Maintaining physical distance difficult in public places
Mask causes discomfort, stuffiness
The majority of responses, 61.10 per cent, received in a recent online opinion poll viewed that many people cannot maintain safe physical distance in public spaces during COVID-19 pandemic even if they want to as others around them do not follow the rule. According to 67.40 per cent responses, wearing masks causes discomfort and heat stress, while 20.90 per cent mentioned stuffiness and difficult breathing. While 72.60 per cent viewed regular hand washing as beneficial, 6.10 percent said they simply can't remember to wash hands.
The findings of the online opinion survey, jointly conducted by BRAC and the daily Prothom Alo in association with Lifebuoy, were revealed in a digitally organised media briefing today, on Thursday (June 27, 2020). Unilever Bangladesh marketing director Afzal Hasan Khan, BRAC associate director Dr Morseda Chowdhury, and Prothom Alo special correspondent Shishir Moral joined the event moderated by Prothom Alo special news editor Shawkat Hossain.
A total of 320 thousand and 71 responses were received in the survey conducted from 31 July to 18 August (2020). The survey comprised 10 questions, five of which were on wearing masks, four on hand-washing and one on social distancing practices.
Mushtaq Hossain, former chief scientific officer, Institute of Epidemiology, Disease Control and Research (IEDCR), said, “Novel Coronavirus was first detected in our country in March and now it’s August when it is not possible for us to sit at home anymore. We have to run our daily life while maintaining reasonable behaviour and taking effective measures. The public awareness campaign with messages about health safety need to continue. Hand washing stands with soap and water should be placed where necessary, while adequate diagnosis and quarantine facilities have to be ensured. We also need sufficient numbers of volunteers in every neighbourhood to ward off the social stigma around COVID-19 infection. Such opinion polls will help us have a better picture of what’s going on in the field.”
Unilever Bangladesh marketing director Afzal Hasan Khan said, “As a brand Lifebuoy has a mission to save lives. For years and years we have been working to prevent the spread of contagious diseases by helping people maintain their hygiene. From that obligation we have joined BRAC and Prothom Alo in this initiative.”
BRAC associate director Dr Morseda Chowdhury said, “BRAC has stood by the people of Bangladesh with its army of staff since pandemic broke out. We have been working across the country with holistic measures comprising a mass campaign of personal health safety measures to raise public awareness, food and cash assistance for poor and unemployed households and other activities. We have directly provided services to 79 million people since the pandemic had begun. Such surveys are helpful in preventing COVID-19.”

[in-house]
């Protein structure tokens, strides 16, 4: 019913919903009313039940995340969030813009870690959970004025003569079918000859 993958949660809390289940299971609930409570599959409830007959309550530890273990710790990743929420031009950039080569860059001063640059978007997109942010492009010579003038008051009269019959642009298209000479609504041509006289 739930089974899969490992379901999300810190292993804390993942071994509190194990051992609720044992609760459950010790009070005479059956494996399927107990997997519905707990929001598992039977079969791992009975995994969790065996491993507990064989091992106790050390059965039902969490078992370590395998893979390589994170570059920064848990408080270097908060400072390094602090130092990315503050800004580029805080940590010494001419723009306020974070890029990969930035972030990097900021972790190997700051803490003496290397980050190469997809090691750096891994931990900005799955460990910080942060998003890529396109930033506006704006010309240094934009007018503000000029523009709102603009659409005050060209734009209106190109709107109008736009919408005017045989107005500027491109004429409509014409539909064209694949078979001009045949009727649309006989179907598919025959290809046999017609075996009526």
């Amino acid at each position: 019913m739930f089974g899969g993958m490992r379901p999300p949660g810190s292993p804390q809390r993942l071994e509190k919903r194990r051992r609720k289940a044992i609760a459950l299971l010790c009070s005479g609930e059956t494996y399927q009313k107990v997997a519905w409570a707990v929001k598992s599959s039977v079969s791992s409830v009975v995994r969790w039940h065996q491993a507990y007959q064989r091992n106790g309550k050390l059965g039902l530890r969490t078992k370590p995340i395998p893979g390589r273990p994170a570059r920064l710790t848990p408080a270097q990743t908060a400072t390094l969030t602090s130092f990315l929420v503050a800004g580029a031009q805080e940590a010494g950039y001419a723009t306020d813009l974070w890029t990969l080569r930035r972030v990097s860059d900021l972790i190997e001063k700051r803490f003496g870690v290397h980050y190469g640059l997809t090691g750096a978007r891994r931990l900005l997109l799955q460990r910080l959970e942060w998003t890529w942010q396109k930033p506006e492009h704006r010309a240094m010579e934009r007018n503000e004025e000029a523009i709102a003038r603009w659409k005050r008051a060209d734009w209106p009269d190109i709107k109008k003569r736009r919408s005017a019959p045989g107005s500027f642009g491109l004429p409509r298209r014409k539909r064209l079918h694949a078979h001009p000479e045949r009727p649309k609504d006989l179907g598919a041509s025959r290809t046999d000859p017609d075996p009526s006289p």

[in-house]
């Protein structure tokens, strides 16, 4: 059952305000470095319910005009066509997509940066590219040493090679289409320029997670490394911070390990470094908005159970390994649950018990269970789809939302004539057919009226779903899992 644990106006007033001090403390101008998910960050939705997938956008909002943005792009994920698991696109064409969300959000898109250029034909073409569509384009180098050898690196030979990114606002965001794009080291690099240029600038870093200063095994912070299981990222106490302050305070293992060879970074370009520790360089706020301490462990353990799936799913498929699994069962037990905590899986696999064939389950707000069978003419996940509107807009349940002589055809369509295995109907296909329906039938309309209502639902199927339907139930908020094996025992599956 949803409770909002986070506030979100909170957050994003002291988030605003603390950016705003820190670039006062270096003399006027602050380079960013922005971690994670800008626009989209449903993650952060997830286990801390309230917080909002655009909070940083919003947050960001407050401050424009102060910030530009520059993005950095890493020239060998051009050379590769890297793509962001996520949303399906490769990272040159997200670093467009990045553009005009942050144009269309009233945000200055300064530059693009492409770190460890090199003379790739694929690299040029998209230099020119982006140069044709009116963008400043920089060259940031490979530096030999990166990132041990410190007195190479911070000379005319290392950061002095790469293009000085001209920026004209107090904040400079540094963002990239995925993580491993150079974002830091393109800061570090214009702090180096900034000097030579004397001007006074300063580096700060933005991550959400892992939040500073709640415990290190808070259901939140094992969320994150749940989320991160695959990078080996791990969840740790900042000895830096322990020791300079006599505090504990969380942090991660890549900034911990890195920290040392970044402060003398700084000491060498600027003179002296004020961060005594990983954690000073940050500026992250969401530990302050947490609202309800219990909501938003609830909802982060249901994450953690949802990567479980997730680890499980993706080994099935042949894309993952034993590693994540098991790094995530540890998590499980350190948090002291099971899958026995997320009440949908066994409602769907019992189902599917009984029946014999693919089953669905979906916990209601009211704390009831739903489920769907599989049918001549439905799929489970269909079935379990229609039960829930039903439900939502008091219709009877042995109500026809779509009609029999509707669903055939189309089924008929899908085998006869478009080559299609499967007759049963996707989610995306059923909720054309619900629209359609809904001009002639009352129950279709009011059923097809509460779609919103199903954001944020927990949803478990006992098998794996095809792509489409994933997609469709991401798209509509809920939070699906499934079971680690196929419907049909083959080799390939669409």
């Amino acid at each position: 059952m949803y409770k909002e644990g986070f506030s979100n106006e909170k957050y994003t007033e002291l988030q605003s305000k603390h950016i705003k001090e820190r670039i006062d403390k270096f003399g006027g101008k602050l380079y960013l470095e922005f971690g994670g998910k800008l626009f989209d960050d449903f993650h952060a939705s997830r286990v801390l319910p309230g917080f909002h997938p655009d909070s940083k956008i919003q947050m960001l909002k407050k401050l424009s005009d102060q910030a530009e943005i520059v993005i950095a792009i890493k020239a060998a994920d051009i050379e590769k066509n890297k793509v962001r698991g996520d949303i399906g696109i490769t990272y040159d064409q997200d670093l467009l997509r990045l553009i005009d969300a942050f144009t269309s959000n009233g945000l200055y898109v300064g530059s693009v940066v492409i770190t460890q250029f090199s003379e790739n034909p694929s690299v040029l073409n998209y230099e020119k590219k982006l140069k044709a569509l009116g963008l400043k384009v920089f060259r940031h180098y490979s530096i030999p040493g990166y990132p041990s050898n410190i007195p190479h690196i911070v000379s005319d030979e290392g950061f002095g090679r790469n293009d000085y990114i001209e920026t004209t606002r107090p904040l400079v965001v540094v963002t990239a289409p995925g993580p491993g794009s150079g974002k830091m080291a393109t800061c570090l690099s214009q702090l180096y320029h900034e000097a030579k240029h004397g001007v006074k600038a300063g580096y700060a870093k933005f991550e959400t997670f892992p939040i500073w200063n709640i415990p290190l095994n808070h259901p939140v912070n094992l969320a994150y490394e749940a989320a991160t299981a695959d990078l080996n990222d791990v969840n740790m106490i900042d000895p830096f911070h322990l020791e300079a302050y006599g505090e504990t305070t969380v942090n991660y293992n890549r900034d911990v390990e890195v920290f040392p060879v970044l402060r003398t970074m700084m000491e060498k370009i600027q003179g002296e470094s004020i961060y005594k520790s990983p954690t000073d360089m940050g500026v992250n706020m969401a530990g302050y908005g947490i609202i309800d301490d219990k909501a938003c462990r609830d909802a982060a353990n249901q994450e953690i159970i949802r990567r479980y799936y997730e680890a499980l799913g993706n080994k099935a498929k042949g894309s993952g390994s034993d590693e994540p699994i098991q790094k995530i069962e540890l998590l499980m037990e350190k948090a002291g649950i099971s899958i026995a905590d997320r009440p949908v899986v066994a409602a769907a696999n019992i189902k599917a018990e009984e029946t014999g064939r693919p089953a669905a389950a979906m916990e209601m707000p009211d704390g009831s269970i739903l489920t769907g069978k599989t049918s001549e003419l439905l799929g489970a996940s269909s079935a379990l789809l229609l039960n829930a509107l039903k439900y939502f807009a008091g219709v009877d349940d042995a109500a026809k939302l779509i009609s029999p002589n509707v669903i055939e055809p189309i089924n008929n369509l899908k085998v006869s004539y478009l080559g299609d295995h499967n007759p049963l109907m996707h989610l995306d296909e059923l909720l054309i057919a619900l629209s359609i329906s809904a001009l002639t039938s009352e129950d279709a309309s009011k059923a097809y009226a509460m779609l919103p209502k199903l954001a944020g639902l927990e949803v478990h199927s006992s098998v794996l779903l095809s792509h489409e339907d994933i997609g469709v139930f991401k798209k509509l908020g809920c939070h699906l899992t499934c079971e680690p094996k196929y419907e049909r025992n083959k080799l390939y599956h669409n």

Prothom Alo special correspondent Shishir Moral described at the event his field observations about the country’s corona situation and remarked, “The general public are not taking this danger quite seriously, but lack of rigorous surveillance of the situation may bring much more suffering than we have experienced till now.”
In responses to a question on how masks can reduce the risk of contracting COVID-19, 85.20 per cent viewed that wearing masks properly helps prevent respiratory droplets of sneeze and cough carrying the virus from travelling into the air, while 8.70 per cent maintained masks prevent contaminated air from entering lungs. But, 5.40 per cent responses did not simply believe that masks can reduce the risk of COVID-19.
Many responses (35.50 per cent) showed respondents washed their hands for 3-5 times the day before they participated in the survey. While 25.60 per cent respondents washed their hands more than 10 times the previous day, 27.70 per cent washed hands for 6-9 times. Alarmingly, 9% responses show they washed hands only 1-2 times.
On hand-washing habits, 38.40 per cent responses deemed forgetfulness as the biggest hurdle to wash their hands regularly. For 44.90 per cent responses unavailability of soap and water when and where necessary was the reason, while around 6.70 per cent responses said they could not wash hands regularly because soap is too costly. Another 9.20 per cent mentioned lack of time as the cause. According to most (90.10 per cent) of the responses, the standard 20-second duration rule to wash hands should be followed. However, 4.6 per cent said the standard duration should be 10 seconds.
According to 30.10 per cent responses, lack of space mainly bars people from keeping safe physical distance of 3 feet in the public spaces. However, 61 per cent responses maintained that they cannot keep the required distance as others do not always follow the rule. Meanwhile, 8.10 per cent said they just forget they should follow the safe distance rule while in a public place.